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TRUE BELIEVERS by Kurt Andersen


by Kurt Andersen

Pub Date: July 10th, 2012
ISBN: 978-1-4000-6720-6
Publisher: Random House

A deliberately paced look back at the tumultuous 1960s, that era of free love, beads and bombs.

Karen Hollander, 64 years old and counting, has been working very hard for the last four decades, immersed in social issues and legal battles. Now, having withdrawn her candidacy for the U.S. Supreme Court, she’s embarked upon writing a memoir that’s bound to upset more than one apple cart. Step one, the reader being tougher at vetting than any Senate committee, she needs to establish her credentials: “I am a reliable narrator. Unusually reliable. Trust me.” Any survivor of the ’60s will tell you that anyone who begs to be trusted is probably a narc, but not Karen, who is “old enough to forgo the self-protective fibs and lies but still young enough to get the memoir nailed down before the memories begin disintegrating.” It would spoil Studio 360 host Andersen’s (Turn of the Century, 1999, etc.) fun to give too much away, but suffice it to say that Karen is about to tell some tales out of school that involve intelligence agencies, plots to kill prominent politicians and other hijinks that definitively do not befit peace-and-love types. Naturally, there are people from the time who do not wish her to reveal such things, and so the plot thickens—as indeed it must, given Karen’s lifelong love of James Bond. (“The world must be crawling with make-believe secret agents,” she thinks.) Andersen’s tone is smart and sometimes rueful: “During high school,” he has Karen recall, “we never discussed and weren’t even quite aware of the straddle we were attempting, studying hard and participating in extracurriculars even while we reimagined ourselves as existential renegades driven by contempt for conventional ambition and hypocrisy.” The grown-up attitude suits the novel, which lacks the exuberance of Andersen’s Heyday (2007), a tale of the revolutionary year of 1848. Neither is it reserved, though. About its only flaw is its title, which, absent the plural marker, already belongs to a 1989 film about, yes, a ’60s survivor and lawyer battling for truth and justice, all a little too close for comfort.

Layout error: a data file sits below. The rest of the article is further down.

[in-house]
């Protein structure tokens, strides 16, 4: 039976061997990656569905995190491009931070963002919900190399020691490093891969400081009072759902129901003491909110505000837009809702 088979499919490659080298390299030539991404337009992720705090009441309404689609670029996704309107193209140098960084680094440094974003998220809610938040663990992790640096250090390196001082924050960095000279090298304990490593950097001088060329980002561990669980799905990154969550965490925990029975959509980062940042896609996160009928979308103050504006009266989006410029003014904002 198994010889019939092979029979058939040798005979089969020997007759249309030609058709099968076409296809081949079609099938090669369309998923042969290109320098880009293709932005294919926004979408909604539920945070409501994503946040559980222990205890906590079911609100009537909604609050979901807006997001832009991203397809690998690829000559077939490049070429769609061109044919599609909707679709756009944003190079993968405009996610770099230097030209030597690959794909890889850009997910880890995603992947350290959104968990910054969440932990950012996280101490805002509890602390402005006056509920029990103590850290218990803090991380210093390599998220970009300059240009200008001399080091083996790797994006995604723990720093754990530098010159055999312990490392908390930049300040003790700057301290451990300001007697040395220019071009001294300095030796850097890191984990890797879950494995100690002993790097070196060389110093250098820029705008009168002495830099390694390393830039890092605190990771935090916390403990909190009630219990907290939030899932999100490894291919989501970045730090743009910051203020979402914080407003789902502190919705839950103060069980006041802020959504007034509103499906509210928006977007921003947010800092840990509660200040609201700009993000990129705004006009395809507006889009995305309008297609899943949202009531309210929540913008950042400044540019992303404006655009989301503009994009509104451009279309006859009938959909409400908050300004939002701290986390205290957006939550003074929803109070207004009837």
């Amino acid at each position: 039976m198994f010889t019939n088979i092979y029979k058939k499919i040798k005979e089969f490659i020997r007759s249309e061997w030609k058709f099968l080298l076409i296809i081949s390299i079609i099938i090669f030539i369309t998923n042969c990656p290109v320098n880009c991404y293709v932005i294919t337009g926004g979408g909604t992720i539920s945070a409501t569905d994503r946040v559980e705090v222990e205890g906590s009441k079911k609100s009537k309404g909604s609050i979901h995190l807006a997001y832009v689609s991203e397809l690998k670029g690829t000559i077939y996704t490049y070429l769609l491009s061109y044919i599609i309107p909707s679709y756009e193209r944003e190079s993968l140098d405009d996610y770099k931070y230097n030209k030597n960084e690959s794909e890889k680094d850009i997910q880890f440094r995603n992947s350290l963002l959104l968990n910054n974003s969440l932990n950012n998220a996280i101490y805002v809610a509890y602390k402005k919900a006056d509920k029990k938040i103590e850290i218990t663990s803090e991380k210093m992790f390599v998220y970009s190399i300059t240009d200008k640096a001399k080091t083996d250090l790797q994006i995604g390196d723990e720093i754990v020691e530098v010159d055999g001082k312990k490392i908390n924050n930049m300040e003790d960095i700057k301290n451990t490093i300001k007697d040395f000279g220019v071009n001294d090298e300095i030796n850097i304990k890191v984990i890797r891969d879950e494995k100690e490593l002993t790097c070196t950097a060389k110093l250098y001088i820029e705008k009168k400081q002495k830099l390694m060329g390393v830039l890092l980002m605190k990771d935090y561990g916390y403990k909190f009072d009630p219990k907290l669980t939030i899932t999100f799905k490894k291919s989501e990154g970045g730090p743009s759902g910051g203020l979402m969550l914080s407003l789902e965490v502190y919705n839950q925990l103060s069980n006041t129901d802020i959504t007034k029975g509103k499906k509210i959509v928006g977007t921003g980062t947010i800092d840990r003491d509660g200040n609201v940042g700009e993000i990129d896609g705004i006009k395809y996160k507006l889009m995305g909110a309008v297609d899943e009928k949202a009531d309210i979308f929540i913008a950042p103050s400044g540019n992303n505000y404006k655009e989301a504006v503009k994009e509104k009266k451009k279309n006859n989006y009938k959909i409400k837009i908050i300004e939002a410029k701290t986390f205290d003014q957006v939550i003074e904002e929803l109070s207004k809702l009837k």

Those who remember the ’60s, at least from one side of the culture wars, will like this yarn.